Give yourself permission to throw away anything that is broken, damaged, rusty, bug-infested, mildewed, torn, stained, or incomplete. Toss these items without hesitation. You’ll get rid of clutter and free up some space.
Situational disorganization is when our organizational systems are temporarily derailed, or when we’re temporarily overwhelmed by life. A few examples are when one has to downsize in less than 3 months, when one has to clean out the family home to prepare for a sale, or when one inherits a mass quantity of things all at once. In these situations I’d recommend asking for help from a Professional Organizer.
School’s out and the kids are home all summer. Here are a few tips to help keep things organized.
1. Schedule daily organizing time. Require participation from every child and play their favorite songs to motivate them.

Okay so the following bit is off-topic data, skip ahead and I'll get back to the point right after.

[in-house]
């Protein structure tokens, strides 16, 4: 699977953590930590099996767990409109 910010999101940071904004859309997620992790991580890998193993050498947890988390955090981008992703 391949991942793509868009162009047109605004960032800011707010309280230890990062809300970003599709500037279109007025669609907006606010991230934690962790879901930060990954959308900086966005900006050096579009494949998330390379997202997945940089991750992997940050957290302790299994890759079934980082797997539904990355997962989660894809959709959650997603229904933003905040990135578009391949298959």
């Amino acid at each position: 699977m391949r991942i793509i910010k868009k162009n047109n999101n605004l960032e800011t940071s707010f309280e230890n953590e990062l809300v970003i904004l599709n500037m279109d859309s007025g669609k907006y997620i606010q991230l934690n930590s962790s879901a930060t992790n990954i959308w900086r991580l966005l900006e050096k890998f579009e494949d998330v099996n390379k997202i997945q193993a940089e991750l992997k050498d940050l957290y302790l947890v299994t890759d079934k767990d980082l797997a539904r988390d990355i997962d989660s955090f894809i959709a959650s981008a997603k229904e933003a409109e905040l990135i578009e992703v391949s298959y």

2. Label children’s clothing bins, toy bins, and book bins with words as well as images, to reinforce where items belong.
3. Instead of leaving unfinished projects out, have an open space on a book shelf or in a cabinet for them to be stored.
Eliminate duplicates to reduce clutter. Why have ten of something, if three will do? Why have three of something, if one will do? Look around your home for duplicates. How many can you eliminate? To prevent the need to purchase duplicates in the first place, have an assigned home for items that tend to get misplaced or lost. Label each assigned home to clearly identify it’s location.
We’re entering yard sale season. If you’re planning on having one, follow this simple rule. Pick a charity before your yard sale and make a rule that all unsold items go directly to that charity. Nothing gets returned to the house, attic, basement, or garage. A few local charities that I support are St. Vincent De Paul, Habitat for Humanities ReStore, and Dorca’s International.